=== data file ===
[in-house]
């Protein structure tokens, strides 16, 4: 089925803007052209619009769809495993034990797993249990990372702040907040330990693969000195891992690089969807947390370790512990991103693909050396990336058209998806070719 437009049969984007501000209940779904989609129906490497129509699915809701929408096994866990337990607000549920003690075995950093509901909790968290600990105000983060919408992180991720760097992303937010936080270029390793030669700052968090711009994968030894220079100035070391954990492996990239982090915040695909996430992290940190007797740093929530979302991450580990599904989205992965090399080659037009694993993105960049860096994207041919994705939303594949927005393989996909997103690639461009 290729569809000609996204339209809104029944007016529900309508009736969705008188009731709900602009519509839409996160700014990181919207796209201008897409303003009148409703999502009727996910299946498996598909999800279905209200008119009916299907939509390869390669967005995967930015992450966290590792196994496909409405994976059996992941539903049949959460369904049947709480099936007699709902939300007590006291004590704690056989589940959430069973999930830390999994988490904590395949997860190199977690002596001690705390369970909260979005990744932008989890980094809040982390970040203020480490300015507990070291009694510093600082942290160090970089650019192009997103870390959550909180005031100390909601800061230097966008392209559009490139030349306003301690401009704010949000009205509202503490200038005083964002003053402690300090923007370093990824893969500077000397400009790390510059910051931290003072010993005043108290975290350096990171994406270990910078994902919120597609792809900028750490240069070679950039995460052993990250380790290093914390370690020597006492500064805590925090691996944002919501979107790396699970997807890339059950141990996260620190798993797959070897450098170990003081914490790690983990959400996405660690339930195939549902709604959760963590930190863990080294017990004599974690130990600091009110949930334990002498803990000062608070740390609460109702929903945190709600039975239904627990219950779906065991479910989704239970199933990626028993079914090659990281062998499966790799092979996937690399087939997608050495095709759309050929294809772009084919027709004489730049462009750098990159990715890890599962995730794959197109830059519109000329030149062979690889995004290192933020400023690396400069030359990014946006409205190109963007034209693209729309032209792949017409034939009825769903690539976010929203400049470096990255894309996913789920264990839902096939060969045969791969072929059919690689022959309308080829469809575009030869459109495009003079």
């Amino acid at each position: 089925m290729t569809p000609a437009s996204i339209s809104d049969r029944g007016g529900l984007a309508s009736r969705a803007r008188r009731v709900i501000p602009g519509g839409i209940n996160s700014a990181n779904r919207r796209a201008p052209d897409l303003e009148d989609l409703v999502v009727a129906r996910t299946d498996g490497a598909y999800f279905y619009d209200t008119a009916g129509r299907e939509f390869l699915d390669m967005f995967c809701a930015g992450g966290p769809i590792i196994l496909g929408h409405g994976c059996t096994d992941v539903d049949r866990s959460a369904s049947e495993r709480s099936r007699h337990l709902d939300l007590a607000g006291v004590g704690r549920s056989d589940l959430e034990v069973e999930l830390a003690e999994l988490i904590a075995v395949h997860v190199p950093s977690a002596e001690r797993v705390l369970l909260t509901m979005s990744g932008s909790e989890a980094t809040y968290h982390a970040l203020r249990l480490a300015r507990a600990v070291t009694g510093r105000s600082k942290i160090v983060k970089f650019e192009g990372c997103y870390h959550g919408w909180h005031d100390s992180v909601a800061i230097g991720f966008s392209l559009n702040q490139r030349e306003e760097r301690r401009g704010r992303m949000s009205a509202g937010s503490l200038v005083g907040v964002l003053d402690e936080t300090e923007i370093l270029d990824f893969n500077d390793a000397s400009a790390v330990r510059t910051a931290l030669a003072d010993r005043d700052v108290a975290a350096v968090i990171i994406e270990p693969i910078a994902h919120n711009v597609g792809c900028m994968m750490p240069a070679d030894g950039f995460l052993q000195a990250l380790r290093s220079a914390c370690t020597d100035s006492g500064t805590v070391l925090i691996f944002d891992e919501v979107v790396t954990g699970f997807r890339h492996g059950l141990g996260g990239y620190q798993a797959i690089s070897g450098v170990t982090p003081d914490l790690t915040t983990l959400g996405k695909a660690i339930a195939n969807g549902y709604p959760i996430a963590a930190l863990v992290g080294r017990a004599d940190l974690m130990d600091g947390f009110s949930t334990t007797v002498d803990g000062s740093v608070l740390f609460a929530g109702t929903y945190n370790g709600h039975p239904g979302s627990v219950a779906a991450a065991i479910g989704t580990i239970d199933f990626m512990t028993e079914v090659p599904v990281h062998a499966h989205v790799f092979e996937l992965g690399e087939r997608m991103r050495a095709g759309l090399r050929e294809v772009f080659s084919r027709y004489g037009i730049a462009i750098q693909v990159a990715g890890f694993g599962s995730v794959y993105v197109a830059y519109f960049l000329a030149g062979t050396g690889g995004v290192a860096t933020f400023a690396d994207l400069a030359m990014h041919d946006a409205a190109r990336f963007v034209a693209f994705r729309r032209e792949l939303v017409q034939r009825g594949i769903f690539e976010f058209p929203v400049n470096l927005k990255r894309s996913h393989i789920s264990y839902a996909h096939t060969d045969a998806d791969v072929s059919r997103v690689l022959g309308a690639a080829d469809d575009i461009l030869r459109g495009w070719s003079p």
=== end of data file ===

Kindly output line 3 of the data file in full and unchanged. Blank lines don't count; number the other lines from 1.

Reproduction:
């Amino acid at each position: 089925m290729t569809p000609a437009s996204i339209s809104d049969r029944g007016g529900l984007a309508s009736r969705a803007r008188r009731v709900i501000p602009g519509g839409i209940n996160s700014a990181n779904r919207r796209a201008p052209d897409l303003e009148d989609l409703v999502v009727a129906r996910t299946d498996g490497a598909y999800f279905y619009d209200t008119a009916g129509r299907e939509f390869l699915d390669m967005f995967c809701a930015g992450g966290p769809i590792i196994l496909g929408h409405g994976c059996t096994d992941v539903d049949r866990s959460a369904s049947e495993r709480s099936r007699h337990l709902d939300l007590a607000g006291v004590g704690r549920s056989d589940l959430e034990v069973e999930l830390a003690e999994l988490i904590a075995v395949h997860v190199p950093s977690a002596e001690r797993v705390l369970l909260t509901m979005s990744g932008s909790e989890a980094t809040y968290h982390a970040l203020r249990l480490a300015r507990a600990v070291t009694g510093r105000s600082k942290i160090v983060k970089f650019e192009g990372c997103y870390h959550g919408w909180h005031d100390s992180v909601a800061i230097g991720f966008s392209l559009n702040q490139r030349e306003e760097r301690r401009g704010r992303m949000s009205a509202g937010s503490l200038v005083g907040v964002l003053d402690e936080t300090e923007i370093l270029d990824f893969n500077d390793a000397s400009a790390v330990r510059t910051a931290l030669a003072d010993r005043d700052v108290a975290a350096v968090i990171i994406e270990p693969i910078a994902h919120n711009v597609g792809c900028m994968m750490p240069a070679d030894g950039f995460l052993q000195a990250l380790r290093s220079a914390c370690t020597d100035s006492g500064t805590v070391l925090i691996f944002d891992e919501v979107v790396t954990g699970f997807r890339h492996g059950l141990g996260g990239y620190q798993a797959i690089s070897g450098v170990t982090p003081d914490l790690t915040t983990l959400g996405k695909a660690i339930a195939n969807g549902y709604p959760i996430a963590a930190l863990v992290g080294r017990a004599d940190l974690m130990d600091g947390f009110s949930t334990t007797v002498d803990g000062s740093v608070l740390f609460a929530g109702t929903y945190n370790g709600h039975p239904g979302s627990v219950a779906a991450a065991i479910g989704t580990i239970d199933f990626m512990t028993e079914v090659p599904v990281h062998a499966h989205v790799f092979e996937l992965g690399e087939r997608m991103r050495a095709g759309l090399r050929e294809v772009f080659s084919r027709y004489g037009i730049a462009i750098q693909v990159a990715g890890f694993g599962s995730v794959y993105v197109a830059y519109f960049l000329a030149g062979t050396g690889g995004v290192a860096t933020f400023a690396d994207l400069a030359m990014h041919d946006a409205a190109r990336f963007v034209a693209f994705r729309r032209e792949l939303v017409q034939r009825g594949i769903f690539e976010f058209p929203v400049n470096l927005k990255r894309s996913h393989i789920s264990y839902a996909h096939t060969d045969a998806d791969v072929s059919r997103v690689l022959g309308a690639a080829d469809d575009i461009l030869r459109g495009w070719s003079p």